Working in a small work environment can often have its challenges. If your space is bursting at the seams then maybe it’s time to relocate or expand your space – especially if your business strategy is to grow your company. However, if your headcount hasn’t changed but you’re finding you’re tight for space then there are some simple changes you can make. Often you have the space, you just need to know what to do with it.
The smaller the office, the more difficult it can be to imagine an alternative layout, particularly if you have lived with that space for years. That’s where an external perspective can be useful; professional workplace designers offer a fresh perspective. Using their industry knowledge and experience in creating efficient working environments they can review your current workplace and assess what is working and what can be improved. But before you ask the experts, here are some questions to guide you in starting your own assessment.
Your office layout is the most basic considerations and you’ve probably looked at this before, but look again and in more detail. Can you make small changes to your current layout? Are you working in a cellular environment but find most of your activities are collaborative? Do you need to think about making your space more open plan? Does your current furniture support your way of working? Are you making use of each piece of furniture? These are key considerations you must make to get the most out of a small office space.
Working practices and use of technology and space
Look at your current working practices and how utilising your space will allow you to assess what improvements you need to make. Asking questions like: What storage do you need? How do you use equipment? Does everybody need their own printer? Do you need the photocopier at all? Should everyone have their own bin or would a central recycling point save space as well as the environment? Who could work more efficiently? Is hot desking a viable way of working? How often is the meeting room really used and what could it be used for? Could your paper storage be archived off-site? Did that document really need to be printed? Which team members need to interact visually and collaborate side by side?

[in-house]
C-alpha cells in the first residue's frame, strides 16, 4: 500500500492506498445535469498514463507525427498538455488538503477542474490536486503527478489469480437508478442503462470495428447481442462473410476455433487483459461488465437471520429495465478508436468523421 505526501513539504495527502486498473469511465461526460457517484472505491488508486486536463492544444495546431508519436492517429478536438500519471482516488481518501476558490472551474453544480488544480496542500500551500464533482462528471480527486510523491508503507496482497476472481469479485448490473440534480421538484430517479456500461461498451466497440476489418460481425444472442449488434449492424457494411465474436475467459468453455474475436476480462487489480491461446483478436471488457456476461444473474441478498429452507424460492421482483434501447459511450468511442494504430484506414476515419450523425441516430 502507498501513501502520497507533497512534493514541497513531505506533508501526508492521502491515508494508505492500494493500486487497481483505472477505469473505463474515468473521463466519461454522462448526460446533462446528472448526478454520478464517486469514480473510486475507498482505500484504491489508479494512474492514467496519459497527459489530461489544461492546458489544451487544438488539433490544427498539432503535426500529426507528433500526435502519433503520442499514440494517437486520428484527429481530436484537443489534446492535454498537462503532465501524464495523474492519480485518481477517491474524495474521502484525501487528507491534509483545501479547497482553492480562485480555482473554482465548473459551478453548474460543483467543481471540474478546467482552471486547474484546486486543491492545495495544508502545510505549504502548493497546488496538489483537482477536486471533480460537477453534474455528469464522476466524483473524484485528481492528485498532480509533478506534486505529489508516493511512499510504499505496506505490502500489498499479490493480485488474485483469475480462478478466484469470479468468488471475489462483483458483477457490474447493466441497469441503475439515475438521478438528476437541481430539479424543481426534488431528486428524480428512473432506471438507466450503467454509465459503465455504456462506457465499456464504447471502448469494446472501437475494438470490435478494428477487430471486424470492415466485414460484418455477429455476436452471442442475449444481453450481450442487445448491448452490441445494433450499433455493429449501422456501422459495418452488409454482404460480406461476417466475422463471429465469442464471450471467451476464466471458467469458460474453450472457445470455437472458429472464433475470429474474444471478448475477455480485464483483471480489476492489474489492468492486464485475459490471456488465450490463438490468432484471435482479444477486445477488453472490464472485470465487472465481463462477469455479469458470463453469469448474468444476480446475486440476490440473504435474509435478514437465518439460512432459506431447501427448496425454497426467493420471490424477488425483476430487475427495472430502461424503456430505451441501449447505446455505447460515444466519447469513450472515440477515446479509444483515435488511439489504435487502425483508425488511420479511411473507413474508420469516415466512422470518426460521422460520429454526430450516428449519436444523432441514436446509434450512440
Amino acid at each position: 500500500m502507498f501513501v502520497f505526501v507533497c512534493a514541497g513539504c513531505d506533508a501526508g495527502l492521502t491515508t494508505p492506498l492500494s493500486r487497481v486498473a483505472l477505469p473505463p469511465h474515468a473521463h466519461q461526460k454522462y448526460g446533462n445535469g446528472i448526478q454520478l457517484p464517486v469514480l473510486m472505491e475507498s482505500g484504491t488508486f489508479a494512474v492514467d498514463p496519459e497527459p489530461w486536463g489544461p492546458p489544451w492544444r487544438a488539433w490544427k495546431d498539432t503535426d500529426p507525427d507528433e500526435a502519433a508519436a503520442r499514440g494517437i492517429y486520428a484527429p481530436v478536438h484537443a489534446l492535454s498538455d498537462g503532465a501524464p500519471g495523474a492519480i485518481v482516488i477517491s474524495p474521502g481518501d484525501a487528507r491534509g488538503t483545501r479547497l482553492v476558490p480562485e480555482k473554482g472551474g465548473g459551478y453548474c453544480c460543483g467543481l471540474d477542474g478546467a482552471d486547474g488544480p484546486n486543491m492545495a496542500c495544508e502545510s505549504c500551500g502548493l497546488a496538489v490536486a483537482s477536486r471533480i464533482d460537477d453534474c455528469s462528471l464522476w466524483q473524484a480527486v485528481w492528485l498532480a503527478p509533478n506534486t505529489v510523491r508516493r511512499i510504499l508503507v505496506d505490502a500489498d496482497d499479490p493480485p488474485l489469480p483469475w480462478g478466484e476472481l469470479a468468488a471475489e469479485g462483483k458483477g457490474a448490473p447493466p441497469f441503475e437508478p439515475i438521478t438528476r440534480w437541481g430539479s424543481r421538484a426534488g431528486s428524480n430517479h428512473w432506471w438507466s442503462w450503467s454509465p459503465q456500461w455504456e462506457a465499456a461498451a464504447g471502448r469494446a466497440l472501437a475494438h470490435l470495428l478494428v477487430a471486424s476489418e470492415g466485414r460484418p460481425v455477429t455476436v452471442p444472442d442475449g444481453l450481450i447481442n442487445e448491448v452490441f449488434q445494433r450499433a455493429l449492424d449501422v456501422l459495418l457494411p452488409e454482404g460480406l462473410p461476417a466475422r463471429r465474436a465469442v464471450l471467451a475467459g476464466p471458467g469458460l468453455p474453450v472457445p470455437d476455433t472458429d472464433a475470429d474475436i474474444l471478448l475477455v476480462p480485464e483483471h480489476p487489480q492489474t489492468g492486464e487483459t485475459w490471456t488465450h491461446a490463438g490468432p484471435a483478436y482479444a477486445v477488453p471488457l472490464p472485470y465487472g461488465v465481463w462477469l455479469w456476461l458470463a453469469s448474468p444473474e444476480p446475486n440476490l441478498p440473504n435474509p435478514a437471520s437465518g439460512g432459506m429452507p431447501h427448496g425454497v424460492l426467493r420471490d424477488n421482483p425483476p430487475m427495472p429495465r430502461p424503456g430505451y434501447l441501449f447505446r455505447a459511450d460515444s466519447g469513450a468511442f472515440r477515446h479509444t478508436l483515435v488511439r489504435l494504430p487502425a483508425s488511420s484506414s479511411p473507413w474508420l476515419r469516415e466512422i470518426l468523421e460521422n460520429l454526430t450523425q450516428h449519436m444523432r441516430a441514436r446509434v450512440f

These are just a handful of the questions that can determine:
● What office furniture you actually need
● How and where staff, furniture and equipment should be located
● Whether your big investment should actually be in new technology
● Whether you need to relocate offices
Walls, doors and the open plan office debate
It’s an undeniable fact that walls and doors take up usable office space and limit your office layout options. Before getting into the open plan office debate – whether it suits your business, helps or hinders communication etc – are your walls load-bearing? Do the terms of your office lease allow you to go beyond redecoration and into reconfiguration and refurbishment? Does the boss need a big, private office or is that a barrier to good workplace communication and boosted team morale?
If you can remove walls (and even put them up in a different place) you can open up a world of possibilities. There’s no doubt that there are implications for privacy, sound transmission and even visual distraction, but by analysing your working practices and investigating the right office furniture, technology and materials such as acoustic ceiling tiles, you’ll discover benefits from increased office space to more productive ways of working.
No, not smaller desks – or not necessarily. Cramming furniture in doesn’t suddenly create the best small office design. Remember, furniture can limit or enable your options. If you’re storing drawer upon drawer of hard copy filing when it could be archived, you’re limiting the office footprint. But if you need to store paperwork on-premises, then there are plenty of office furniture solutions which could enable you to store even more, on a smaller footprint. Or even create storage walls to break that open office space into cleverly designed zones.
How about a mezzanine floor if you have the ceiling height? With imagination, working practice analysis, the willingness to consider bespoke office furniture and the insight of a furniture consultant rather than relying on an office supply catalogue, you could come up with some big small office design ideas